The delve into uncharted territory includes an apparent separate reality being perceived by Trump and the other world leaders as they recounted their versions of the private talks taking place at the summit.

Trump insists that he never discussed a joint approach with the other G-7 members to dealing with Iran, while French government representatives were equally adamant that an agreement had been reached among all of the leaders on Saturday night.

Having been previously critical of French efforts at Iranian diplomacy, Trump said:

“I haven’t discussed that. We will do our own outreach, but I can’t stop people from talking. If they want to talk, they can talk.”

Trump also clashed with Japanese Prime Minister Shinzo Abe who was forced to correct Trump in his ever-so polite Japanese way when claimed to reporters that North Korea had not violated any rules with their recent spate of missile launches,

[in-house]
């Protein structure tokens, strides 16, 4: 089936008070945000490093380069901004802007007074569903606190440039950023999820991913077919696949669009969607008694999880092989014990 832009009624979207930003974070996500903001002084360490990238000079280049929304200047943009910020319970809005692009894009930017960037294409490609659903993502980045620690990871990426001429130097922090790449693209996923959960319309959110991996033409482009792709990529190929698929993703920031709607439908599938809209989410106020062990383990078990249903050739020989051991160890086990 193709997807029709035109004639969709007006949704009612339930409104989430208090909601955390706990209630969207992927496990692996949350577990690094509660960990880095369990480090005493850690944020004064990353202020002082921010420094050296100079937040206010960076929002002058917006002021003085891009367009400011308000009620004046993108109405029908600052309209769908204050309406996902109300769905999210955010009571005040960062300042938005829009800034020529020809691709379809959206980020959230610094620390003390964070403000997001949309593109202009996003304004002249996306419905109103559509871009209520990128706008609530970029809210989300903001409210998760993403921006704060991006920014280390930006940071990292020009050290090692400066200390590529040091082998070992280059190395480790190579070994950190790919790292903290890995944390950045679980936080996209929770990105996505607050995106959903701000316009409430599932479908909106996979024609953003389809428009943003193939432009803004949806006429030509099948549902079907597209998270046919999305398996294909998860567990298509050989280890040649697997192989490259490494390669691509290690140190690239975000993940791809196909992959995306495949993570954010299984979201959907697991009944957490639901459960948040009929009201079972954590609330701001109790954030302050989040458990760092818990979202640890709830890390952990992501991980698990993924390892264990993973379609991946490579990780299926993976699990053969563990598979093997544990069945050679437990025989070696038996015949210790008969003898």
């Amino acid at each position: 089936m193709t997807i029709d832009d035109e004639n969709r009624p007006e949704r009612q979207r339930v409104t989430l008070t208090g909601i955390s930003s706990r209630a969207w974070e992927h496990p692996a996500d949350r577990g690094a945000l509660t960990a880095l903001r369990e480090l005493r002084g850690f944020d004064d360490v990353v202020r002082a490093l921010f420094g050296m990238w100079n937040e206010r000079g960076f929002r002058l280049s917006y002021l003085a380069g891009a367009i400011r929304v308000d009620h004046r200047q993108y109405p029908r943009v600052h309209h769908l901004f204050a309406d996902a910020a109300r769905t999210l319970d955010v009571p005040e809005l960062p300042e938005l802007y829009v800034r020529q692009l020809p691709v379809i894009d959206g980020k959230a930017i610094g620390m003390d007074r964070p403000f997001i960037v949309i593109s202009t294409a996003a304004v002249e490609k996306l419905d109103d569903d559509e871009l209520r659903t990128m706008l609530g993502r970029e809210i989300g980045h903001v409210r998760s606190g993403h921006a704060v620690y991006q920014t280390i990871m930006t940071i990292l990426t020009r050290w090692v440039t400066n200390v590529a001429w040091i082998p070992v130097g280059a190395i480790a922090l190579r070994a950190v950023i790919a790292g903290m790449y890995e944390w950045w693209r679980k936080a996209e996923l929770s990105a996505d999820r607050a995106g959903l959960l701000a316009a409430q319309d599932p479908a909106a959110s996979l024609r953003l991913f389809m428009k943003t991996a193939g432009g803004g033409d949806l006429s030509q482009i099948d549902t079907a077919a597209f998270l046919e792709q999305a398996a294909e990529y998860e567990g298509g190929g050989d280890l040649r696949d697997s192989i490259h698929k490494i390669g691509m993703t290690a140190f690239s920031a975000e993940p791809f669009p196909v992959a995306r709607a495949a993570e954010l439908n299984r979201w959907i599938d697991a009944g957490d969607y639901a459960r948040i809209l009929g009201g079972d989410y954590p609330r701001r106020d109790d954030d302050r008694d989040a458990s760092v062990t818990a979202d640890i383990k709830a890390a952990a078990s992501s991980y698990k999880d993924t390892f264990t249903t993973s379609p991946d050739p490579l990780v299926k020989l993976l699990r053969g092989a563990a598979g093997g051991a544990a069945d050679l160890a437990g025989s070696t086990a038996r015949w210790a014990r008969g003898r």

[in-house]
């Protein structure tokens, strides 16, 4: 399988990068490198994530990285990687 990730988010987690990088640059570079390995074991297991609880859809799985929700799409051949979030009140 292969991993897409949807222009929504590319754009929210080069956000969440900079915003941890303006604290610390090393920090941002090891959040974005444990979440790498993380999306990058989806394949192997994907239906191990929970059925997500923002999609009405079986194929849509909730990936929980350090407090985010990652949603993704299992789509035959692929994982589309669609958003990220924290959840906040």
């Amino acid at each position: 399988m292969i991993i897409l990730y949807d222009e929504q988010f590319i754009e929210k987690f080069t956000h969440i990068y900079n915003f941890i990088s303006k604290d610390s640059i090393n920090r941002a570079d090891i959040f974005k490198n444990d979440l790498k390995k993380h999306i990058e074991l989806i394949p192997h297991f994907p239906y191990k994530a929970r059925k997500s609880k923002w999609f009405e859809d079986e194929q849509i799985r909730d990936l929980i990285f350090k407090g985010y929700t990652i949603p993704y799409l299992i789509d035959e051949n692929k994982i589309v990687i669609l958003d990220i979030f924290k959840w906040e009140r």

We’re in the world of missiles, folks, whether you like it or not,” Trump said, adding “I’m not happy about it” before bizarrely continuing to praise the country’s Supreme Leader Kim Jong Un.

At least Trump was aware enough to acknowledge that he understands how Prime Minister Abe might feel differently, given that Japan is well within the range of the missiles tested by North Korea.

The president also prevaricated about foreign leaders supposedly privately agreeing with his desire to reinstate Russia into the G-7 organization, returning it to being the G-8. When pressed for details on who exactly had caved-in to his demands, Trump refused to provide them.

“I could, but I don’t believe that’s necessary,” he said.

European leaders have been steadfast in their opposition to inviting Vladimir Putin and his retinue to the meetings after Russia annexed Crimea from Ukraine and reportedly argued strenuously with Trump about over dinner on Saturday evening.

Trump’s lies about the reception of his ideas by foreign leaders were perfectly exemplified by an exchange during his Sunday morning breakfast with the British Prime Minister right after the president claimed that none of his foreign counterparts had objected to his approach to his trade war.

Just moments later, Prime Minister Johnson did just that to Trump’s face right in front of reporters.